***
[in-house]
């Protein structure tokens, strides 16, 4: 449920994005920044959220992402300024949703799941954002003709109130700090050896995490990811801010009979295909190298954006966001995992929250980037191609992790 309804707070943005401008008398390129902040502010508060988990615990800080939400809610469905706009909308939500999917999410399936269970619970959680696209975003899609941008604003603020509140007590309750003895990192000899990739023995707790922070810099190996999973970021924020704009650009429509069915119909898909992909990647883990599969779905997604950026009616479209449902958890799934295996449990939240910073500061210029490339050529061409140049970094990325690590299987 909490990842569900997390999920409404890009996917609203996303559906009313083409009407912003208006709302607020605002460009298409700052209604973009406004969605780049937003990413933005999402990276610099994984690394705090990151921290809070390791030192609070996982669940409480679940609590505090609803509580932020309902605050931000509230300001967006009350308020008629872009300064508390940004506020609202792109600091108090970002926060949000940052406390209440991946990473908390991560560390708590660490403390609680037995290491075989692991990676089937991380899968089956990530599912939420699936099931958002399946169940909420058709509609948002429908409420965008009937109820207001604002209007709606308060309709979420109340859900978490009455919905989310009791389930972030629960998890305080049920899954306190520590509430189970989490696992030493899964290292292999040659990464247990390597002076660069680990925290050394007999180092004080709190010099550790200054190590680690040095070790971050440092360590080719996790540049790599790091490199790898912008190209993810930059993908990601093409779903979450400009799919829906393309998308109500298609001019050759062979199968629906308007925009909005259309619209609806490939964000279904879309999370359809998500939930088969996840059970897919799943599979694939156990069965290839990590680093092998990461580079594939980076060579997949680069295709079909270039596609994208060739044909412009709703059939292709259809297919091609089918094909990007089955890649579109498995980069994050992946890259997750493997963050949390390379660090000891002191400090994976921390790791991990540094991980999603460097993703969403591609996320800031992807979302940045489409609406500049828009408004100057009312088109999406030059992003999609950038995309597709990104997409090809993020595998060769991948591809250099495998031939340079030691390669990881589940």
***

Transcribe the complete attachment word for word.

[in-house]
């Protein structure tokens, strides 16, 4: 449920994005920044959220992402300024949703799941954002003709109130700090050896995490990811801010009979295909190298954006966001995992929250980037191609992790 309804707070943005401008008398390129902040502010508060988990615990800080939400809610469905706009909308939500999917999410399936269970619970959680696209975003899609941008604003603020509140007590309750003895990192000899990739023995707790922070810099190996999973970021924020704009650009429509069915119909898909992909990647883990599969779905997604950026009616479209449902958890799934295996449990939240910073500061210029490339050529061409140049970094990325690590299987 909490990842569900997390999920409404890009996917609203996303559906009313083409009407912003208006709302607020605002460009298409700052209604973009406004969605780049937003990413933005999402990276610099994984690394705090990151921290809070390791030192609070996982669940409480679940609590505090609803509580932020309902605050931000509230300001967006009350308020008629872009300064508390940004506020609202792109600091108090970002926060949000940052406390209440991946990473908390991560560390708590660490403390609680037995290491075989692991990676089937991380899968089956990530599912939420699936099931958002399946169940909420058709509609948002429908409420965008009937109820207001604002209007709606308060309709979420109340859900978490009455919905989310009791389930972030629960998890305080049920899954306190520590509430189970989490696992030493899964290292292999040659990464247990390597002076660069680990925290050394007999180092004080709190010099550790200054190590680690040095070790971050440092360590080719996790540049790599790091490199790898912008190209993810930059993908990601093409779903979450400009799919829906393309998308109500298609001019050759062979199968629906308007925009909005259309619209609806490939964000279904879309999370359809998500939930088969996840059970897919799943599979694939156990069965290839990590680093092998990461580079594939980076060579997949680069295709079909270039596609994208060739044909412009709703059939292709259809297919091609089918094909990007089955890649579109498995980069994050992946890259997750493997963050949390390379660090000891002191400090994976921390790791991990540094991980999603460097993703969403591609996320800031992807979302940045489409609406500049828009408004100057009312088109999406030059992003999609950038995309597709990104997409090809993020595998060769991948591809250099495998031939340079030691390669990881589940």